Artificial intelligence is changing the way we live and run our businesses. the hospitality industry is no exception. but what are the advantages and drawbacks? F&B specialist Pia Bøgeskov, partner of TN concept & design, lends her thoughts on AI adaptation.

By Kim Wyon

Hotels and restaurants have always registered guest preferences. What advantage does Artificial Intelligence (AI) add? 

“AI delivers better optimisation and bottom-line benefits. It’s also empowering for a businessperson to be able to rely on AI-generated business intelligence rather than simply base decisions on past experiences.

“Skilled professionals have always analysed data, but not only is this time consuming, the data provided is less accurate and therefore less valuable than business intelligence generated by AI. Supported by AI analytics, culinary professionals can also concentrate on the creative and guest-centric aspect of their hospitality business and leave the number-crunching to AI.”

F&B specialist Pia Bøgeskov, partner of TN Concept & Design

Pioneering tech-driven restaurants, such as 1889 in Stockholm, have demonstrated that Artificial Intelligence and automation are ready to change the industry. What kind of hospitality businesses are most likely to benefit from early adaptation?

“The short answer is ALL hospitality businesses! This is regardless of the restaurant concept, and it also applies to hotels seeking to develop their lobby areas in enterprising ways. All restaurants would benefit from greater insights into how to adapt the sensory design – lighting, music playlists and scents – at any given time. Controlling the ambiance can make a place feel fantastic. And when people feel comfortable and the experience feels unique they are more likely to return.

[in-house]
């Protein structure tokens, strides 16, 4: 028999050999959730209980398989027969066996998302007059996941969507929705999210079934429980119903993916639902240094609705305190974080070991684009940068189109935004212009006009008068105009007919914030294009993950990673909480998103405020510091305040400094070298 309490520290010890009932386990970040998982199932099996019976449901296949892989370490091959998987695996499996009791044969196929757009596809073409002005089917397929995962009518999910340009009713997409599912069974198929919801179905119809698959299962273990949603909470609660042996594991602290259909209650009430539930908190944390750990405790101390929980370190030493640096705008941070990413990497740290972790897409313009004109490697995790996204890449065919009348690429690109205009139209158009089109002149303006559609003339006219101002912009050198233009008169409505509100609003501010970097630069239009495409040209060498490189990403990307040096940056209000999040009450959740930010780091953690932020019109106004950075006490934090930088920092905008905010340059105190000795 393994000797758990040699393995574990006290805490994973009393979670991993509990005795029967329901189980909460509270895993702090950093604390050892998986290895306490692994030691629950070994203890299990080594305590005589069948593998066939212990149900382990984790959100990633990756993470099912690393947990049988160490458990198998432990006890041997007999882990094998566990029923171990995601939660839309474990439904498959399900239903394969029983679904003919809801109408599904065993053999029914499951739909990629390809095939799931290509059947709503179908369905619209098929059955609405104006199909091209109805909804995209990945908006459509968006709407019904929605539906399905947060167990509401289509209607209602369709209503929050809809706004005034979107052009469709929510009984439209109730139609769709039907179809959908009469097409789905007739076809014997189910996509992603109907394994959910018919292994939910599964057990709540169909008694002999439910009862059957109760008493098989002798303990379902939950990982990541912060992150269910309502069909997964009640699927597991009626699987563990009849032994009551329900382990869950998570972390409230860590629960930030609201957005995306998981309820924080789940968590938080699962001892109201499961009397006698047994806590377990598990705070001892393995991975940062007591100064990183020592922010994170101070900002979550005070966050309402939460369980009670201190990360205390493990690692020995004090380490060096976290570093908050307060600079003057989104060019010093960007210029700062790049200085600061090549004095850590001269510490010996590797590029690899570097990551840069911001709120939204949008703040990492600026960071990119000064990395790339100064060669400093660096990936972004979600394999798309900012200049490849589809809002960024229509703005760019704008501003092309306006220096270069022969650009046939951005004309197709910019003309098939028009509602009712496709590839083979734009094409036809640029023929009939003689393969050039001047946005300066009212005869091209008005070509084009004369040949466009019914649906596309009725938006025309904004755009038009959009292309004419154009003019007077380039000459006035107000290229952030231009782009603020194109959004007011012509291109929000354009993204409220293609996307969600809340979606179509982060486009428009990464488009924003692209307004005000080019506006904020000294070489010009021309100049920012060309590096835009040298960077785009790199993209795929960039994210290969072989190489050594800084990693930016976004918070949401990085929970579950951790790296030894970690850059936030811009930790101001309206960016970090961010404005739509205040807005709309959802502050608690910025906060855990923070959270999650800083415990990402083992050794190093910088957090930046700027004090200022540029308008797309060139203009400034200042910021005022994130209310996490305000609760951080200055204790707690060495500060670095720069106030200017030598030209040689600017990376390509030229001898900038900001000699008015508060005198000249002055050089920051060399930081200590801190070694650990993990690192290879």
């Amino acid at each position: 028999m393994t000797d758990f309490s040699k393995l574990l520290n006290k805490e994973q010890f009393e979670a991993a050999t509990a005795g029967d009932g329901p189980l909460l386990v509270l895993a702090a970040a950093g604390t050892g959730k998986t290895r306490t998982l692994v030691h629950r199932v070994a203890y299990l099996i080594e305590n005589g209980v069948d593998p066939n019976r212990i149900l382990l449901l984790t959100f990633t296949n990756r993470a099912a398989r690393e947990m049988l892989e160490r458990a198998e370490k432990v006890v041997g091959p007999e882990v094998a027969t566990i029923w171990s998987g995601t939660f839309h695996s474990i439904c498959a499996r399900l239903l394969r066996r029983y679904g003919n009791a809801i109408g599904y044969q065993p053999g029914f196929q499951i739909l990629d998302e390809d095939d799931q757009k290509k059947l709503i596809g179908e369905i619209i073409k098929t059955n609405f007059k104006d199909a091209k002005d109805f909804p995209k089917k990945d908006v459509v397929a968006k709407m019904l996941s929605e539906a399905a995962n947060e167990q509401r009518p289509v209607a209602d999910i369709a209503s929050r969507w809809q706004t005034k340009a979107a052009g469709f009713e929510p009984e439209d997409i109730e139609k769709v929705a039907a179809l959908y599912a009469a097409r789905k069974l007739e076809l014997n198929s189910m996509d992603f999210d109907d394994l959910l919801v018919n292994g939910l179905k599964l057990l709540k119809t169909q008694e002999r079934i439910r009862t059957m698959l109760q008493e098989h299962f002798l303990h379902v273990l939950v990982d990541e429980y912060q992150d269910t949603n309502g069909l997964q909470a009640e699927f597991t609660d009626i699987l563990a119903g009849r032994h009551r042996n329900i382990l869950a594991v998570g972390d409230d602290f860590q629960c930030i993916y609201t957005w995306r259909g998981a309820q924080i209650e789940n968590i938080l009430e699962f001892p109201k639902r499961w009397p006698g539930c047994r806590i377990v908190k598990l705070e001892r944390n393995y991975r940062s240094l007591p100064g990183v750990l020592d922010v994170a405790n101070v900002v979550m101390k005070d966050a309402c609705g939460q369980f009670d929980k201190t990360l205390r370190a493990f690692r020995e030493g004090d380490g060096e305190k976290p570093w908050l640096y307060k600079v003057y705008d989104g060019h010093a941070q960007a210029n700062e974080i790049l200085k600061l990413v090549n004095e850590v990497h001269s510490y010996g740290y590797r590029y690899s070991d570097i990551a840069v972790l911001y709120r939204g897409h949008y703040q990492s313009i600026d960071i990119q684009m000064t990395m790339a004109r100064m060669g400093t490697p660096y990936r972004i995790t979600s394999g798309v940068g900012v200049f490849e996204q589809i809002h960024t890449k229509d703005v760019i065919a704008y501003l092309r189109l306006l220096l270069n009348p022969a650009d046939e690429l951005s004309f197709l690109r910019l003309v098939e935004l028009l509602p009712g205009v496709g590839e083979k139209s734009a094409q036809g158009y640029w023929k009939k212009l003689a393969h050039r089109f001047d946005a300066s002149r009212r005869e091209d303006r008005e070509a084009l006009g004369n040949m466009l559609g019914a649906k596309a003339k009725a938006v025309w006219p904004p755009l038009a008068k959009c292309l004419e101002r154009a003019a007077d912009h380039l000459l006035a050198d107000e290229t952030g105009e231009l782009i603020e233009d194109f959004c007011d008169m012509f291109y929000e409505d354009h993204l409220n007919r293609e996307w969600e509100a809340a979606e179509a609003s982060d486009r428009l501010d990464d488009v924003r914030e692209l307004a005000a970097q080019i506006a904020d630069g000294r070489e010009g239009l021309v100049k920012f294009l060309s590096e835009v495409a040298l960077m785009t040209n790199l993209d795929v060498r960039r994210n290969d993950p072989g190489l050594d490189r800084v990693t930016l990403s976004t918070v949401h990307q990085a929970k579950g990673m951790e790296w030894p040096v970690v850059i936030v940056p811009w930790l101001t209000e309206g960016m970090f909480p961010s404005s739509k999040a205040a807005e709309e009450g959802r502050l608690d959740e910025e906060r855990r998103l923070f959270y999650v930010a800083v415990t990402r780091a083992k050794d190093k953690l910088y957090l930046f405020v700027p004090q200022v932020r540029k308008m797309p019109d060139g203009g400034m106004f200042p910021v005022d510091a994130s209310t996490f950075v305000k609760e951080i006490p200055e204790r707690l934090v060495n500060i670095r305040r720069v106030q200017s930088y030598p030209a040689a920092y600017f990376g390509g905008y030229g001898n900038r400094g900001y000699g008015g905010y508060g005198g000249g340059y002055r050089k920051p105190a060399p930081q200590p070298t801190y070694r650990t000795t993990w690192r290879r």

There are benefits to AI-assisted operations, no matter whether the restaurant is high-end and requires insight into individual guest preferences and no-show management, or whether the restaurant concept is more casual and requires a high level of efficiency, which is likely to become an increasingly important competitive parameter since convenience is what such restaurants are all about. No matter your restaurant concept, you will benefit from using AI tools.”

Artificial Intelligence is used to identify consumer habits and predict consumer behaviour based on previous purchases. But luckily, consumers are sometimes open to breaking their habits. How can hotels or restaurants use guest profile data to encourage customers to discover new experiences?

“AI offers very incisive and sharable insights that can guide the individual employee to bet ter pursue unique sales opportunities. To most of us, the best guest experience is when a waiter or receptionist ‘reads’ our needs and preferences before we are actually aware of them ourselves. This is when we as guests are truly impressed.

AI facilitates this by empowering employees to conduct personalised upselling or cross-selling, such as tempting a guest by recommending a specific wine made with what a guest profile tells you is the guest’s favourite grape. There are countless opportunities to give the guest a unique and surprising experience they had not expected – and boost revenues at the same time.”

Customer contact is becoming increasingly mobile-driven. Hotels are likely to embrace chatbot functions that help automate communication. Does Artificial Intelligence risk causing confusion and alienation?

“The aim of AI chatbots is to eliminate repetitive tasks by responding to standard queries and repetitive actions. Younger consumers expect short response times on queries and would rather text a chatbot or person online to resolve issues and gain information. But naturally, real human contact can never be entirely replaced by chatbots.”

Customer feedback is a valuable tool for companies. Do we risk feedback fatigue among consumers – and how do we encourage users to leave feedback?

“Clearly, if surveys always ask the same old questions, most guests and consumers will grow tired of them. Punching smiley push buttons in stores might not appeal to the youngest consumers – Generation Z – since they instinctively know that this isn’t really giving meaningful feedback.

“I believe that we will see many more opportunities in the future allowing customers to provide valuable feedback, both praise and constructive criticism. Younger generations are aware of the value of this kind of feedback in helping a restaurant or hotel develop their products and services in a meaningful and appealing way.”